Ciresi introduces legislation to support child mental health workforce

HARRISBURG, March 31 – State Rep. Joe Ciresi, D-Montgomery, introduced H.B. 725 and H.B. 726 to support the mental health workforce.

“Pennsylvania’s children need adequate mental health support, but the mental health profession has been depleted by underfunding, provider and staffing shortages, and insufficient programs and access,” Ciresi said. “Especially as the need for mental health services challenges the system’s capacity, we need to address the profession’s recruitment and burnout. My two bills would help retain and recruit highly qualified individuals into the mental health field and ensure that our children receive the quality care they need.”

The bills were produced in response to the Joint State Government Commission’s study on the shortage of mental health care professionals in Pennsylvania. The commission reported that Pennsylvania has a below-average number of mental health care providers per capita, and the trend is worsening. The commission recommended greater financial assistance for mental health professionals to reduce the cost barrier of higher education and attract more individuals to the field. The issues highlighted in the commission’s 2020 report only worsened during the COVID-19 pandemic, which saw higher demand for mental health services and added to the workforce shortage. 

H.B. 725 would establish a student loan forgiveness program specifically for students seeking undergraduate or master’s degrees in the fields of psychology, counseling, social work, human services work, psychiatry, and nursing. To be eligible, students must graduate from one of the universities that are part of the Pennsylvania State System of Higher Education (PASSHE) in one of the aforementioned fields, with a minimum B average grade, and agree to work in a mental health related profession focusing on early childhood through adolescence.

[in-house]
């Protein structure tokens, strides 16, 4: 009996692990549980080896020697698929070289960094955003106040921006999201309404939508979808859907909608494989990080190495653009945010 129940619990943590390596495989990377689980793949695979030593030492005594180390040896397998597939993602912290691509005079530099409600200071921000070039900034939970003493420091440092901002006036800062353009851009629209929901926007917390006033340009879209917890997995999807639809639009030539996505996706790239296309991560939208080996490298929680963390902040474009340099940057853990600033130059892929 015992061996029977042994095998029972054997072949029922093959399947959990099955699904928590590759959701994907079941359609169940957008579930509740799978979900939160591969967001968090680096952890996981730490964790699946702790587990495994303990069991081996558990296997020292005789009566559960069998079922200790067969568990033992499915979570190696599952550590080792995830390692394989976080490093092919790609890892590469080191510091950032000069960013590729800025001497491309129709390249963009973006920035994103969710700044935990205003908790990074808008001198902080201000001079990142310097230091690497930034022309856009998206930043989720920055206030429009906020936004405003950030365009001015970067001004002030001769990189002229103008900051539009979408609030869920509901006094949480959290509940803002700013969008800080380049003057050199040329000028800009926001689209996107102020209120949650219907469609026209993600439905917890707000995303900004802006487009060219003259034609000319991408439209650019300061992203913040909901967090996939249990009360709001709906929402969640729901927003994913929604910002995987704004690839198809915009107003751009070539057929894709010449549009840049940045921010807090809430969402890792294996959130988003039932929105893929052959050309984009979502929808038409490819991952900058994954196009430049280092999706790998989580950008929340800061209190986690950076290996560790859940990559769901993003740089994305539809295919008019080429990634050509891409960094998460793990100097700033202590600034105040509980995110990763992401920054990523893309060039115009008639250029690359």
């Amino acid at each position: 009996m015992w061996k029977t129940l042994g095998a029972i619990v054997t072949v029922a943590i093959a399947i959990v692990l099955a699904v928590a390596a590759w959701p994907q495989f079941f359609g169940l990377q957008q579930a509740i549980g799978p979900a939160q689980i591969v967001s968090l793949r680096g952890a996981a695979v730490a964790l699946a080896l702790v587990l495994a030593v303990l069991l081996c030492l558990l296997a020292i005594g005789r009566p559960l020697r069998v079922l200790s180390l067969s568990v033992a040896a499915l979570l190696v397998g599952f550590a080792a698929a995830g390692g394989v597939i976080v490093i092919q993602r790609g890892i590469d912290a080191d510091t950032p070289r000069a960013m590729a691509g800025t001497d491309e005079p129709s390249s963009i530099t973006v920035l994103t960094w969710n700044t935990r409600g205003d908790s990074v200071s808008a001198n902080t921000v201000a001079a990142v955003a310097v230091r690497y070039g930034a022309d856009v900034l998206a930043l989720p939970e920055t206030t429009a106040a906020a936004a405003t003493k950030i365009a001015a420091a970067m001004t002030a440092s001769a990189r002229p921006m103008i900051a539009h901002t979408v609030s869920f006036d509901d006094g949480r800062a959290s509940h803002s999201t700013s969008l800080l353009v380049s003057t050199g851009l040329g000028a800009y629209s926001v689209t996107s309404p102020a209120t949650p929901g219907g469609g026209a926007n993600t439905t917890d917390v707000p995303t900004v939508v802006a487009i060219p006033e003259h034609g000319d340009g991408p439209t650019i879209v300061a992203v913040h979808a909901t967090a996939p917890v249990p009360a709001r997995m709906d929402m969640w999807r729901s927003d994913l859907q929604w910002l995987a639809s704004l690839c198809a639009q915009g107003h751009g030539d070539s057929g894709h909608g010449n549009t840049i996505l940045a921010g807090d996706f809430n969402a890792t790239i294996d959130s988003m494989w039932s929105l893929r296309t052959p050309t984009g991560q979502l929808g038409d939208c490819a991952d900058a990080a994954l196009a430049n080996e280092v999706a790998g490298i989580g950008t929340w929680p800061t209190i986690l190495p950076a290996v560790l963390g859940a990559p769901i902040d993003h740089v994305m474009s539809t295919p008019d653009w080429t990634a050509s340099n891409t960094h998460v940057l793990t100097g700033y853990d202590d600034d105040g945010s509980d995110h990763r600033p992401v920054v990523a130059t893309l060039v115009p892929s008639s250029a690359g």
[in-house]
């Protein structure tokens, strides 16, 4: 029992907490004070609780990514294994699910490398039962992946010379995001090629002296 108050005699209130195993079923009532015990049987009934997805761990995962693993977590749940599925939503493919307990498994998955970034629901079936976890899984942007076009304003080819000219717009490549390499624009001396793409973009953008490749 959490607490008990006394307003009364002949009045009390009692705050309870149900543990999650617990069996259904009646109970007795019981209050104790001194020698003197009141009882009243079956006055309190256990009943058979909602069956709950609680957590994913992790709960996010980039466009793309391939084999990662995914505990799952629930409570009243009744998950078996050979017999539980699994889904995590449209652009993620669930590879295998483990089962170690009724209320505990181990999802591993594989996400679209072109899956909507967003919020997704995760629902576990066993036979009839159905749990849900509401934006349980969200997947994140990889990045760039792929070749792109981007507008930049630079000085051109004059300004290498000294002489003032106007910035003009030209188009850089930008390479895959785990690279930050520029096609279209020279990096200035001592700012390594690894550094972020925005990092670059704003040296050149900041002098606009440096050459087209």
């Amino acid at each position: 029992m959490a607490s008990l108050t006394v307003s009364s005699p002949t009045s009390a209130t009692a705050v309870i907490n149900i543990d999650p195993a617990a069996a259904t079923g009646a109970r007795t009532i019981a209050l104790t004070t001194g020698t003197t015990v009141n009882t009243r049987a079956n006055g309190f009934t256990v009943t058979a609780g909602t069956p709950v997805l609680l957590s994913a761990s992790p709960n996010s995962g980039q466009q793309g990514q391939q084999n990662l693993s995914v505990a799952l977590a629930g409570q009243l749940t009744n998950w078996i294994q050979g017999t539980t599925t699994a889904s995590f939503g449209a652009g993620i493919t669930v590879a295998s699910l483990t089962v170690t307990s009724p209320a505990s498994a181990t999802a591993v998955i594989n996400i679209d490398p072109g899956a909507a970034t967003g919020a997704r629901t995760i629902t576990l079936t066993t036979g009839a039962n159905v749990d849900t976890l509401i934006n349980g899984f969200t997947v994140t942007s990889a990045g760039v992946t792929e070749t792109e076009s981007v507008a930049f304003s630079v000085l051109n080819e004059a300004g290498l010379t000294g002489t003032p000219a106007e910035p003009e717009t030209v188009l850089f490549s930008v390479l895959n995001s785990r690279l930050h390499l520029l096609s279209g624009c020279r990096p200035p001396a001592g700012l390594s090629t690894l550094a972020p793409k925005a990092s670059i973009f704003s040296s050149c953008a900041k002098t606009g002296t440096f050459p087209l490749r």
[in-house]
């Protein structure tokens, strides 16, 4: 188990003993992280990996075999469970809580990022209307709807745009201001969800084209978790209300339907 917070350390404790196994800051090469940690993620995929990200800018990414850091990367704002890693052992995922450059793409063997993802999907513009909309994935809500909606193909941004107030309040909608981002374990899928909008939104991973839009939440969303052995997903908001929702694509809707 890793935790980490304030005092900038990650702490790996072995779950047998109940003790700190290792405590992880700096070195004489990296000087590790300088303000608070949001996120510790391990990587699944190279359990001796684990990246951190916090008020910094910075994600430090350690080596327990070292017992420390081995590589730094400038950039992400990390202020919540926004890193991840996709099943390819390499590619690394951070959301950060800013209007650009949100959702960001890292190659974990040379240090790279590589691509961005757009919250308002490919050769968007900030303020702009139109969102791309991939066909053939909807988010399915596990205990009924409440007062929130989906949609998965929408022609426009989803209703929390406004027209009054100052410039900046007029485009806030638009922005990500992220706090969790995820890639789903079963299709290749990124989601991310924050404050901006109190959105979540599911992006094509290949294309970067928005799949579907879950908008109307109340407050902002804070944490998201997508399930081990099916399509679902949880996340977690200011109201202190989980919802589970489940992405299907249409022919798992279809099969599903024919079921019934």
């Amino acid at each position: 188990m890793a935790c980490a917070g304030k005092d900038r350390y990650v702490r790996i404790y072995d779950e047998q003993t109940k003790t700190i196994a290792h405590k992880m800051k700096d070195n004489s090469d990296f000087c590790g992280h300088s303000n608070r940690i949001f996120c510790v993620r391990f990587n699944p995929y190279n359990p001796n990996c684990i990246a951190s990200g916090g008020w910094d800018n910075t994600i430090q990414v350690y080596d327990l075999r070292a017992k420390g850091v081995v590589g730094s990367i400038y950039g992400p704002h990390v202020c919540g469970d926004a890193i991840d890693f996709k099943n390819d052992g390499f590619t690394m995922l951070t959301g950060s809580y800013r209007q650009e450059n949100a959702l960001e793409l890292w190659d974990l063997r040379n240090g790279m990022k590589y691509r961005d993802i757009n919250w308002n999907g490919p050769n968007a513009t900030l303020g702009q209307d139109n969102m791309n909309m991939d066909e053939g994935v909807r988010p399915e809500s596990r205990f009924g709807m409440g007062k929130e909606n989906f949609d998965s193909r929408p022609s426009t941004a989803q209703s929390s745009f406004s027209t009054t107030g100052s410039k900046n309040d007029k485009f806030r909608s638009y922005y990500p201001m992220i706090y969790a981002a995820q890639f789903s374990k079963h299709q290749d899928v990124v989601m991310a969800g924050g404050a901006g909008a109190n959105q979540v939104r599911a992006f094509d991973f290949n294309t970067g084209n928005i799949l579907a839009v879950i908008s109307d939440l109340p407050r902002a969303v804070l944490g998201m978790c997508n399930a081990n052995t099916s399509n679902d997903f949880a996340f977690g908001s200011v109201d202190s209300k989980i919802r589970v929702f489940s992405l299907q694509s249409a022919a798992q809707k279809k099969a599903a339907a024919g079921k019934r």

H.B. 726 would support retention of existing mental health professionals by establishing the Mental Health Workforce Retention Program. The program would allow mental health professionals, specifically professionals working in the psychology, counseling, social work, and human services fields focusing on adolescents for at least seven years, to participate in a lottery in which winners receive a $5,000 bonus. The lottery would distribute bonuses to winners every year for five years to help stabilize the child mental health workforce in Pennsylvania.

“In 2021, the American Academy of Pediatrics, the American Academy of Child and Adolescent Psychiatry, and the Children’s Hospital Association declared a national emergency in children’s mental health, and a U.S. Surgeon General’s Advisory warned of ‘alarming increases in the prevalence of certain mental health challenges’ for young people across the nation,’” Ciresi said. “We in Pennsylvania urgently need more qualified mental health professionals to help our children with the issues they are facing.”